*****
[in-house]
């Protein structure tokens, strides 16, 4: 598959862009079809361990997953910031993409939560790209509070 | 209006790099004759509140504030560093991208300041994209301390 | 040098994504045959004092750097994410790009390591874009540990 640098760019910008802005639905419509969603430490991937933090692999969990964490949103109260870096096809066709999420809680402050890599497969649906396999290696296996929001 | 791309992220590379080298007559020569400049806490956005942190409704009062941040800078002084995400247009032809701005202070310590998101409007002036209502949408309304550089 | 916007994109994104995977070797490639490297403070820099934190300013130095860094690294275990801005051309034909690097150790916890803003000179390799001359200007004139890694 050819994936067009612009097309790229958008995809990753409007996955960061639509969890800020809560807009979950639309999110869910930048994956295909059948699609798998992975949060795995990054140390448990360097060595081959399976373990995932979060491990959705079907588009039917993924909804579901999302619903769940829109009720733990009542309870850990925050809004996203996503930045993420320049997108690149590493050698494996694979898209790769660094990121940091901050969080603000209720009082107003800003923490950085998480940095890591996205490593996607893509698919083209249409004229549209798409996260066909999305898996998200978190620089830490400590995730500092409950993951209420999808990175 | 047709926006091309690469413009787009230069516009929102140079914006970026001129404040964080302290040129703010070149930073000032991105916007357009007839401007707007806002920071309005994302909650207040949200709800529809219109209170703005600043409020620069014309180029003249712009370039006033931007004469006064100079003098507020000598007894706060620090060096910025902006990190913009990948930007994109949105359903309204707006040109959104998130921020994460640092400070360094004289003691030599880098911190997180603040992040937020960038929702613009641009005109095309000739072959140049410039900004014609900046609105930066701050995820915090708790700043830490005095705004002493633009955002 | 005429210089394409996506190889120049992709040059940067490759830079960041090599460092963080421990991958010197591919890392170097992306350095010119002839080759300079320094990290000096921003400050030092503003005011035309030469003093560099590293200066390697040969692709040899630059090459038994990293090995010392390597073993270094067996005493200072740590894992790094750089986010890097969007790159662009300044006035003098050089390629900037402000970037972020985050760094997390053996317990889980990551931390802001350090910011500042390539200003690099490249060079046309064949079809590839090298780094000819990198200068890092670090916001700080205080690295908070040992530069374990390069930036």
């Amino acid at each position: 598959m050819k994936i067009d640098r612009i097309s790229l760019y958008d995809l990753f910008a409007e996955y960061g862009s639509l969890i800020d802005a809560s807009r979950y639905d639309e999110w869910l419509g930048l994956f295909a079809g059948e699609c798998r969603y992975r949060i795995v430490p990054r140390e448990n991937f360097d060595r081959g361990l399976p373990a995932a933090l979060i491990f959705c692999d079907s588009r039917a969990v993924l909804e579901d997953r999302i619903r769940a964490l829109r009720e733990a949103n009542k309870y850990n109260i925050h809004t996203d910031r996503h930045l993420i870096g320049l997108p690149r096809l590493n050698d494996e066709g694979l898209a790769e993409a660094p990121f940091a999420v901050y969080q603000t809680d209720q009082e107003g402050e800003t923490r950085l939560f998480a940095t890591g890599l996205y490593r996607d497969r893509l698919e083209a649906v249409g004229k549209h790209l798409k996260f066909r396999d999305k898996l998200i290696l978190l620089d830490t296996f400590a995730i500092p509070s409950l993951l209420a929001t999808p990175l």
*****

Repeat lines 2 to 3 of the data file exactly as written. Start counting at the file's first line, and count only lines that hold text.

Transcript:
């Protein structure tokens, strides 16, 4: 598959862009079809361990997953910031993409939560790209509070 | 209006790099004759509140504030560093991208300041994209301390 | 040098994504045959004092750097994410790009390591874009540990 640098760019910008802005639905419509969603430490991937933090692999969990964490949103109260870096096809066709999420809680402050890599497969649906396999290696296996929001 | 791309992220590379080298007559020569400049806490956005942190409704009062941040800078002084995400247009032809701005202070310590998101409007002036209502949408309304550089 | 916007994109994104995977070797490639490297403070820099934190300013130095860094690294275990801005051309034909690097150790916890803003000179390799001359200007004139890694 050819994936067009612009097309790229958008995809990753409007996955960061639509969890800020809560807009979950639309999110869910930048994956295909059948699609798998992975949060795995990054140390448990360097060595081959399976373990995932979060491990959705079907588009039917993924909804579901999302619903769940829109009720733990009542309870850990925050809004996203996503930045993420320049997108690149590493050698494996694979898209790769660094990121940091901050969080603000209720009082107003800003923490950085998480940095890591996205490593996607893509698919083209249409004229549209798409996260066909999305898996998200978190620089830490400590995730500092409950993951209420999808990175 | 047709926006091309690469413009787009230069516009929102140079914006970026001129404040964080302290040129703010070149930073000032991105916007357009007839401007707007806002920071309005994302909650207040949200709800529809219109209170703005600043409020620069014309180029003249712009370039006033931007004469006064100079003098507020000598007894706060620090060096910025902006990190913009990948930007994109949105359903309204707006040109959104998130921020994460640092400070360094004289003691030599880098911190997180603040992040937020960038929702613009641009005109095309000739072959140049410039900004014609900046609105930066701050995820915090708790700043830490005095705004002493633009955002 | 005429210089394409996506190889120049992709040059940067490759830079960041090599460092963080421990991958010197591919890392170097992306350095010119002839080759300079320094990290000096921003400050030092503003005011035309030469003093560099590293200066390697040969692709040899630059090459038994990293090995010392390597073993270094067996005493200072740590894992790094750089986010890097969007790159662009300044006035003098050089390629900037402000970037972020985050760094997390053996317990889980990551931390802001350090910011500042390539200003690099490249060079046309064949079809590839090298780094000819990198200068890092670090916001700080205080690295908070040992530069374990390069930036």
């Amino acid at each position: 598959m050819k994936i067009d640098r612009i097309s790229l760019y958008d995809l990753f910008a409007e996955y960061g862009s639509l969890i800020d802005a809560s807009r979950y639905d639309e999110w869910l419509g930048l994956f295909a079809g059948e699609c798998r969603y992975r949060i795995v430490p990054r140390e448990n991937f360097d060595r081959g361990l399976p373990a995932a933090l979060i491990f959705c692999d079907s588009r039917a969990v993924l909804e579901d997953r999302i619903r769940a964490l829109r009720e733990a949103n009542k309870y850990n109260i925050h809004t996203d910031r996503h930045l993420i870096g320049l997108p690149r096809l590493n050698d494996e066709g694979l898209a790769e993409a660094p990121f940091a999420v901050y969080q603000t809680d209720q009082e107003g402050e800003t923490r950085l939560f998480a940095t890591g890599l996205y490593r996607d497969r893509l698919e083209a649906v249409g004229k549209h790209l798409k996260f066909r396999d999305k898996l998200i290696l978190l620089d830490t296996f400590a995730i500092p509070s409950l993951l209420a929001t999808p990175l």